The UK wheat harvest raised its chances of setting a yield record as it passed the half-way mark, with concerns over protein levels easing a touch too, boosting the chance of a strong revival in exports.
Crop consultancy Adas raised to 8.2-8.5 tonnes per hectare, from 8.0-8.2 tonnes per hectare, its estimate of the average UK wheat yield after a week in which growers put one-quarter of the crop in the barn, taking harvest progress to 55%.
The yield forecast leaves the UK, the European Union's third-ranked wheat producer, with a good chance of at least matching its current yield record, of 8.3 tonnes per hectare, set in 2008, and easily topping last year's 7.7-tonnes-per-hectare result.
With UK farmers having planted some 2m hectares of wheat, the country looks ever-more-certain to come in with harvest well above 16m tonnes, as forecast by INTL FCStone last week.
The US Department of Agriculture pegged the crop at 15.4m tonnes, with the International Grains Council foreseeing a 15.5m-tonne harvest.
"Wheat yields are now available for all regions and crops continue to perform well above the farm average," Adas said.
"Wheat crops established well, early in the season, and had good plant numbers going into winter. Both light and heavy land has performed well this season."
Furthermore, the consultancy added that "quality to date is good" too, with the return of wetter conditions in the last two weeks appearing not have impaired its charachter.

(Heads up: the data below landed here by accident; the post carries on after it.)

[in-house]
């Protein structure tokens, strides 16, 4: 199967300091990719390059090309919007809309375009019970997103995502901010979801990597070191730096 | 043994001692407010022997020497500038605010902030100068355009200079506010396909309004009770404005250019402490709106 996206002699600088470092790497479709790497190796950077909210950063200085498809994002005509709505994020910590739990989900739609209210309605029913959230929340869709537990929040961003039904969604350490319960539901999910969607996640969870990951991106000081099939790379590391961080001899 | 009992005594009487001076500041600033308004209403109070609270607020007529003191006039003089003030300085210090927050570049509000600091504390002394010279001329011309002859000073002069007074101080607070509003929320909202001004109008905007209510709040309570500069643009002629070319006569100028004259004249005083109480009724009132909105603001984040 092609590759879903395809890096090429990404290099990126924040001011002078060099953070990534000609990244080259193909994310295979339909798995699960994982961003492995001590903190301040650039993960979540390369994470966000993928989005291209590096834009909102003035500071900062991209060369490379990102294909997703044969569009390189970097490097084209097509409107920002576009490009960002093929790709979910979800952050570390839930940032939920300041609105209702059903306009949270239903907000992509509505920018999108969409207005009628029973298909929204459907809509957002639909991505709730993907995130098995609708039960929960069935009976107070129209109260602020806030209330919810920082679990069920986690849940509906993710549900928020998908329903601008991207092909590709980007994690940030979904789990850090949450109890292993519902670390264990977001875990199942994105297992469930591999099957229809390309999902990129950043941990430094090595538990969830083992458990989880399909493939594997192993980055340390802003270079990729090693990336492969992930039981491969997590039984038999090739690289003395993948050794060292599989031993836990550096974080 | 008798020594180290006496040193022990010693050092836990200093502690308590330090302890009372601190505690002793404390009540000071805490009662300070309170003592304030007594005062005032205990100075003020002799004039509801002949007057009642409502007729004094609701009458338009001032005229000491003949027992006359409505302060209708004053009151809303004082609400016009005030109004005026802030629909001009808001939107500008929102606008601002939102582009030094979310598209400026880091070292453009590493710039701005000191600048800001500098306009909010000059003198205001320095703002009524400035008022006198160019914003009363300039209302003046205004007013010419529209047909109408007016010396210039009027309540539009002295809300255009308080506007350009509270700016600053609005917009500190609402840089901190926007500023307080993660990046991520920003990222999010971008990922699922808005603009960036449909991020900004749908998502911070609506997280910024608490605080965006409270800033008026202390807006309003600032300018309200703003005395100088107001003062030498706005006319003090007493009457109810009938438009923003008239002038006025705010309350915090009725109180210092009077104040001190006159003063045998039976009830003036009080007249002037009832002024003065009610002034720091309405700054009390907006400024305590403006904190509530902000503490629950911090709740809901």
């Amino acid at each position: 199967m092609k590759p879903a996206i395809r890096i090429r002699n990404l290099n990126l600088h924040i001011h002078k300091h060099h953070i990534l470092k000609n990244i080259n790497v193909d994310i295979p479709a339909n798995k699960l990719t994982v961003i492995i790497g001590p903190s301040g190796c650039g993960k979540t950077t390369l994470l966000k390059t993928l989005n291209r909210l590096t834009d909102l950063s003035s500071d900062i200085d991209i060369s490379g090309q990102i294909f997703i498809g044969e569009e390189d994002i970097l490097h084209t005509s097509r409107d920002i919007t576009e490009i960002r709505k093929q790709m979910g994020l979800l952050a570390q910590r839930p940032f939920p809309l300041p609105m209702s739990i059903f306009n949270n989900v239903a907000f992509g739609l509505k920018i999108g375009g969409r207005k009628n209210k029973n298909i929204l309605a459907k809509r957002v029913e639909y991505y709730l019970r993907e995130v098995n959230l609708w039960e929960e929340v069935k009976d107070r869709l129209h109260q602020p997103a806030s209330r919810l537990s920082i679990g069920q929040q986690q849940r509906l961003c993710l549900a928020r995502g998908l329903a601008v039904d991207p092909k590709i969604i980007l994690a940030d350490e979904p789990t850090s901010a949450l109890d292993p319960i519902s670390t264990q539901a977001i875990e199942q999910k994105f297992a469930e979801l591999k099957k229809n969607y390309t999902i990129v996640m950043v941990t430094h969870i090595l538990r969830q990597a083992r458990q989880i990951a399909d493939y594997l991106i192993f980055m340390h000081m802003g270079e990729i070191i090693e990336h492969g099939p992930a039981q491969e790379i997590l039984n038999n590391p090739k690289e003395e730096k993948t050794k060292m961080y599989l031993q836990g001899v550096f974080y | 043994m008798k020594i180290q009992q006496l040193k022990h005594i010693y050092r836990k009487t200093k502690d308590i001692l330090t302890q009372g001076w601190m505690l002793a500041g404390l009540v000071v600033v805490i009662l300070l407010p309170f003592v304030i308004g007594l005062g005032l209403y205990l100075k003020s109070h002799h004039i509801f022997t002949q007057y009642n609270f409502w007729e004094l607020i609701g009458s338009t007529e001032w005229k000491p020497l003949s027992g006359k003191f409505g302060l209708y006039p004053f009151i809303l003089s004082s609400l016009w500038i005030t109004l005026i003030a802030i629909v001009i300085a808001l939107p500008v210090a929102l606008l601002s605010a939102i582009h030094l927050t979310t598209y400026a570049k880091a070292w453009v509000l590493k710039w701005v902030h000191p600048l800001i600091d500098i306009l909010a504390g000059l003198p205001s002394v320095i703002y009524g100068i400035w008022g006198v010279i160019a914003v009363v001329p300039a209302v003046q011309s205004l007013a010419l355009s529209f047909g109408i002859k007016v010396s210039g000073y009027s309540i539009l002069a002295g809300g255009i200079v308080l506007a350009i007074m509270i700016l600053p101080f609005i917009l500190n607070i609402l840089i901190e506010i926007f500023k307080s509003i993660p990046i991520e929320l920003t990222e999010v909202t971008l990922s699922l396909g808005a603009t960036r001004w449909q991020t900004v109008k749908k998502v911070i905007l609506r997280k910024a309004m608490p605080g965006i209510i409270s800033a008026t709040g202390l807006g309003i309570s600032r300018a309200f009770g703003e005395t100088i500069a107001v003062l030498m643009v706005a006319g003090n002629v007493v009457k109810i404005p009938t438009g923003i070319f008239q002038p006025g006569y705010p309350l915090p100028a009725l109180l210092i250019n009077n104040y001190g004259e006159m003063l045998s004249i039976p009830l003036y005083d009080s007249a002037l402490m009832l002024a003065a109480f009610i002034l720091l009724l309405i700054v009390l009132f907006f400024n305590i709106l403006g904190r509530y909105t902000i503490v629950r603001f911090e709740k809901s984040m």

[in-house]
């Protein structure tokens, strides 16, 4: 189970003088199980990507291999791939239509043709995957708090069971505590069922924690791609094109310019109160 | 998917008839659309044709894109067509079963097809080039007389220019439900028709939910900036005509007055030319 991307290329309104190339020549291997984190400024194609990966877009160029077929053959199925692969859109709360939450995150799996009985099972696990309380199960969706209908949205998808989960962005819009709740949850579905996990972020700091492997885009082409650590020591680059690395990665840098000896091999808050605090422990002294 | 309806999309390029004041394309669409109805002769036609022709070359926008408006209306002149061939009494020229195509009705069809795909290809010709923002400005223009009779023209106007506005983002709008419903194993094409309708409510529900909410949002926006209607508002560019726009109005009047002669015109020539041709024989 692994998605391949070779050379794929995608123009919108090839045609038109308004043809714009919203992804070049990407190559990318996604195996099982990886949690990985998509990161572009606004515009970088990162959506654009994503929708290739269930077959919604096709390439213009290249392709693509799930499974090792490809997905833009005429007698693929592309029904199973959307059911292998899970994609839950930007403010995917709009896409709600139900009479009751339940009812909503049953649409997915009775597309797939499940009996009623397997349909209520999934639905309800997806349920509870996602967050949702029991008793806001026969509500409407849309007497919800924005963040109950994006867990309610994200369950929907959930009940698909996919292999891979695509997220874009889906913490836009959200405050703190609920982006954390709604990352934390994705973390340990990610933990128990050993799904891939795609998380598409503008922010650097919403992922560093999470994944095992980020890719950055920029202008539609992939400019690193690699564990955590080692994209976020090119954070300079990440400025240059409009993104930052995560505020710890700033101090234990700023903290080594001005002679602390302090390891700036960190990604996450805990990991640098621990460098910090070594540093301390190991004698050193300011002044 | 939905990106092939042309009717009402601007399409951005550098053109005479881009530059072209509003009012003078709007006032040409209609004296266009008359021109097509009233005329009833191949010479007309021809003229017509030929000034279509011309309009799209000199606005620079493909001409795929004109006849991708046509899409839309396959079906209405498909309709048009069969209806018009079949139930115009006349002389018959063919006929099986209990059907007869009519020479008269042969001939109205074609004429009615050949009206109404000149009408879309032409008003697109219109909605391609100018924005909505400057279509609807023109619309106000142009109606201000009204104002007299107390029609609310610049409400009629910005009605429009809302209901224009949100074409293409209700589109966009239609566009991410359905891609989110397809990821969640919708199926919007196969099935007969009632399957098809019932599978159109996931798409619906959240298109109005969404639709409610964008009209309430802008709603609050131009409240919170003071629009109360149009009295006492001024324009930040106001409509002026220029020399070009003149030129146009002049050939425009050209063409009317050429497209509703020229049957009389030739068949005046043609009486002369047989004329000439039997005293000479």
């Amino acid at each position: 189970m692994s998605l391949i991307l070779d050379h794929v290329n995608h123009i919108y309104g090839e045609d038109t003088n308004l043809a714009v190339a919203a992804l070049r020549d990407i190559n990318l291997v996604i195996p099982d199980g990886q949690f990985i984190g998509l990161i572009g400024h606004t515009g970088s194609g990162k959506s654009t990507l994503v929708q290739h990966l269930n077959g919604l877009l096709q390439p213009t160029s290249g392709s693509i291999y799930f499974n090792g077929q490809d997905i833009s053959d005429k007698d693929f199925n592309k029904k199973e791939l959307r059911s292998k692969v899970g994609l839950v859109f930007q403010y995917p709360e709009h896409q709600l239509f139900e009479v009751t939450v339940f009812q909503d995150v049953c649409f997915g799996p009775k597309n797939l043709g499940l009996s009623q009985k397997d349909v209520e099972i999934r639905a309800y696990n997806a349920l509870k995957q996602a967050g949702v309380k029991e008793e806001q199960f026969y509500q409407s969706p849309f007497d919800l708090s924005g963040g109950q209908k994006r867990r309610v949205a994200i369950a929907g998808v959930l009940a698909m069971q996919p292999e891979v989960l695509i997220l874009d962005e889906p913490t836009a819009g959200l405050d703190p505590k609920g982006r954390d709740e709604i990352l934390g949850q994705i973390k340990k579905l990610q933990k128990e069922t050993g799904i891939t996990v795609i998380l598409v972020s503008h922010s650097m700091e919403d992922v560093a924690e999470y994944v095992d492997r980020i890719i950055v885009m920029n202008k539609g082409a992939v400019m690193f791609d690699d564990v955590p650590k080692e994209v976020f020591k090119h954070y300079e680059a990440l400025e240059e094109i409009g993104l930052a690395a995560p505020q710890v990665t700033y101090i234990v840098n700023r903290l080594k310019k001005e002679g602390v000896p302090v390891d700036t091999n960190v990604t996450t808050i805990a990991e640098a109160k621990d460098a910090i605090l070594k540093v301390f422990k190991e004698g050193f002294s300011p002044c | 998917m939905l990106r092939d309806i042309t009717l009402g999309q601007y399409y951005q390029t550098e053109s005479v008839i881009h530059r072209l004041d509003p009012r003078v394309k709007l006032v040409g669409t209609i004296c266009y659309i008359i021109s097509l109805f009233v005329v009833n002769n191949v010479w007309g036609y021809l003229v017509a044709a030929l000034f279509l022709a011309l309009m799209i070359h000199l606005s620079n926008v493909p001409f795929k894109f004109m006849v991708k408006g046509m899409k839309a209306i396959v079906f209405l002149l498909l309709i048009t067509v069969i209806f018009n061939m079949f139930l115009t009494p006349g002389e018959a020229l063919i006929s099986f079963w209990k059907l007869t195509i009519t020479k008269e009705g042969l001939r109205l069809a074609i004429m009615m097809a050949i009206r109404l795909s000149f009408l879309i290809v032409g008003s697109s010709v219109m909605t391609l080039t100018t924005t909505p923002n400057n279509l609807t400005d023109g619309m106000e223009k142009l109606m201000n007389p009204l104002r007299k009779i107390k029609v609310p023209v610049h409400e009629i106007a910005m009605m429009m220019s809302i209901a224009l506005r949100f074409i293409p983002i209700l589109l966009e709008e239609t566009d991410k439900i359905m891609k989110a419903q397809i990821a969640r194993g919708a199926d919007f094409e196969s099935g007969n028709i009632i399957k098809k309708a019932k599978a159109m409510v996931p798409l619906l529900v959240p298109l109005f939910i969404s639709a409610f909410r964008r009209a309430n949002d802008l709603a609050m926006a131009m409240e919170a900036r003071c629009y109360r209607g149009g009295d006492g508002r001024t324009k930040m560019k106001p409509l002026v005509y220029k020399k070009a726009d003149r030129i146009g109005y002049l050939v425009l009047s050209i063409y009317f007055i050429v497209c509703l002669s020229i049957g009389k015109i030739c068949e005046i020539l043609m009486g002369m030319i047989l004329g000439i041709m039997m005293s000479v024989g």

The crop's bushel weight, at 76 kilogrammes per hectolitre, and Hagberg falling numbers, at an average of 291 seconds, are "remaining high" even as harvest proceeds onto fields planted with lower-quality, bigger-yielding feed varieties, with higher-value milling wheat reaped first.
Indeed, Adas raised to "good" from "low" its rating of the crop's overall protein result, even while restating that levels in milling wheat are "lower than ideal".
The protein level is viewed as particularly important this year, as it will be a key determinant of how much UK wheat will be able, with its otherwise strong specifications, to fill in the void in quality wheat from countries such as France where harvest time rains turned much milling grain into feed.
Traders at a major European commodities house said that the UK should produce a "small surplus", beyond domestic needs, of high grade milling wheat "as a blend with some hard feed wheat" to meet the needs of North African buyers denied their usual French supplies.
However, the UK nonetheless looks like being left with large amounts of feed wheat which, against a background of a poor quality continental European harvest and prospects for a huge US corn crop, will suffer a large discount to milling grain.
"There will not be anything like enough milling wheat available to blend up all the surplus feed wheat," the traders said.
"It might be possible to put together 1m tonnes or even slightly more of milling wheat shipments. But the rest of what looks to be a surplus of over 3m tonnes will have to be sold as basic feed and that's going to be painful."